By Emily Hunter, Field Book Project
While cataloging the field notes of David Griffiths (1867-1935) I was intrigued to find interesting markings in one book. The book includes Griffiths’s field notes from Texas and Mexico, 1905. It looked as if something wet was stamped on the paper and then outlined in pencil. Upon further investigation, I excitedly formed a theory that remains unproven.
During the time this book was created, Griffiths worked for the USDA, where he studied grasses as well as cacti of the United States southwestern region and northern Mexico. The Department of Botany, National Museum of Natural History, has ten of Griffiths’s field books.
Reading through the 1905 field book, I saw that Griffiths was collecting Opuntia species, focusing especially on fruit. Griffiths’s entries included detailed physical observations of cacti specimens (fruit color, flower color, size, shape, etc.) and notes on the use of fruits as food. Locally, the fruits are called “tuna” and Griffiths includes notes on how Mexicans cut and eat them.
Just from visual observation I could tell the following:
- The paper is stained darker, forming a particular shape.
- That shape was outlined in pencil.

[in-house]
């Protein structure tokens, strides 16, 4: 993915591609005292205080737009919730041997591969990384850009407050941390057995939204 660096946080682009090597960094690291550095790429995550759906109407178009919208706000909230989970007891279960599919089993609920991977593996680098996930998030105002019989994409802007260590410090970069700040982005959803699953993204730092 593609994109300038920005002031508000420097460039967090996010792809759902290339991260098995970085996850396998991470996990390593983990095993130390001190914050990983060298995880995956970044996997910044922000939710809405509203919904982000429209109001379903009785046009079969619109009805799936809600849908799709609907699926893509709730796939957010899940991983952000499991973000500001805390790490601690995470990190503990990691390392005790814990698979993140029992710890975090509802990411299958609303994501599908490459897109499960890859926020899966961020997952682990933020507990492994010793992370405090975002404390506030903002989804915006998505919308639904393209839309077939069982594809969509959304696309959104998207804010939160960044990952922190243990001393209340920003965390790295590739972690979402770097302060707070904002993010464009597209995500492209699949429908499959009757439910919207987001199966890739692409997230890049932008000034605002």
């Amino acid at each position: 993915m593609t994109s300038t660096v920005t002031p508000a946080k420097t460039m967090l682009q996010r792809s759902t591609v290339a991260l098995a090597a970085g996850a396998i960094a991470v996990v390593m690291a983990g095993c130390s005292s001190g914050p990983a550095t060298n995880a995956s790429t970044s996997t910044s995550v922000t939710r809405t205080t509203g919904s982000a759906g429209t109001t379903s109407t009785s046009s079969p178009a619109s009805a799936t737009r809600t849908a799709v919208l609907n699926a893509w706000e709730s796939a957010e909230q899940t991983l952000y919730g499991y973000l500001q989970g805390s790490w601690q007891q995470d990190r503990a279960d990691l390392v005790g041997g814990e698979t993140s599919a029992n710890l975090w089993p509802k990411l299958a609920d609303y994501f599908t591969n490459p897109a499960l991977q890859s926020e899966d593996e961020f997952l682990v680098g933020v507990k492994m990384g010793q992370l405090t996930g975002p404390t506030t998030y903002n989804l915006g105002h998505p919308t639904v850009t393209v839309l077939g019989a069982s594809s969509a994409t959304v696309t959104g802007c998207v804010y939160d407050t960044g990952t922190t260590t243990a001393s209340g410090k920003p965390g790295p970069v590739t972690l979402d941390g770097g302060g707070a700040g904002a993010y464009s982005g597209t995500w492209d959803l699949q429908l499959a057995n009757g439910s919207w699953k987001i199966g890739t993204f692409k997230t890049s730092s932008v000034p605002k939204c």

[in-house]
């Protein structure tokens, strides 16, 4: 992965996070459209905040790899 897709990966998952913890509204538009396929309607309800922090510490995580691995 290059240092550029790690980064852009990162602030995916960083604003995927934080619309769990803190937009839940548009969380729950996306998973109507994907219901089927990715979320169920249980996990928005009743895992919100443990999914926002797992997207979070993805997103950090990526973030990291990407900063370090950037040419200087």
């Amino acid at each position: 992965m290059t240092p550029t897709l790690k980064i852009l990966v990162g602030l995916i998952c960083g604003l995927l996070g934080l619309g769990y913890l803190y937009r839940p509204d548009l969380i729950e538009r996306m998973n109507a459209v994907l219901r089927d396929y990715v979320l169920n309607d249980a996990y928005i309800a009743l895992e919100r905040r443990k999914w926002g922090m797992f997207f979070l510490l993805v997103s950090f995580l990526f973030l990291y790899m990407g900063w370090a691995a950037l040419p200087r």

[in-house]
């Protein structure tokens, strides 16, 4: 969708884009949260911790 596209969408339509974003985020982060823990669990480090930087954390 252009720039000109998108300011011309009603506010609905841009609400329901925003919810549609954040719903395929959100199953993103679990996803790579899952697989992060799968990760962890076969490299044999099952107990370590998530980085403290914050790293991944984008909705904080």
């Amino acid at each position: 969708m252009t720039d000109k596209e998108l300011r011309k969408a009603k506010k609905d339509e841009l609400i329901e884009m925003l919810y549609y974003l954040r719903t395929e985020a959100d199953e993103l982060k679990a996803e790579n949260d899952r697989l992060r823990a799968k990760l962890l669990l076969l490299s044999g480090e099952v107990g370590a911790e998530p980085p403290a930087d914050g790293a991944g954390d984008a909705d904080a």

- Some of these images have a light-colored powder on them.
- Some of the shapes have a small check mark.
My hypothesis is this: Griffiths cut the fruit lengthwise and pressed the cross section against the paper to record the shape and size of the fruit. He then traced an outline, possibly to indicate the peel or skin of the fruit, and the knobby appearance of the outsides of it. The light-colored powder may be mold from the juices.
I asked Rusty Russell, Collections Manager in the National Museum of Natural History Department of Botany, what insights he could offer. He hadn’t seen anything similar recorded in field books before, but thought that my “cactus fruit stamp” hypothesis sounded plausible.
I’m still unsure what the check mark means. I hoped that it meant that the specimen was collected, since collector numbers seem to be included with most entries. Unfortunately, I couldn’t find a match between specimens recorded in the field book and the collections in the U.S. National Herbarium, so all of this is still just an educated guess.
I’d love to hear if anyone else has come across this kind of field note recording. I would also be very interested to know if anyone does something similar in their own field notes! Please feel free to comment below.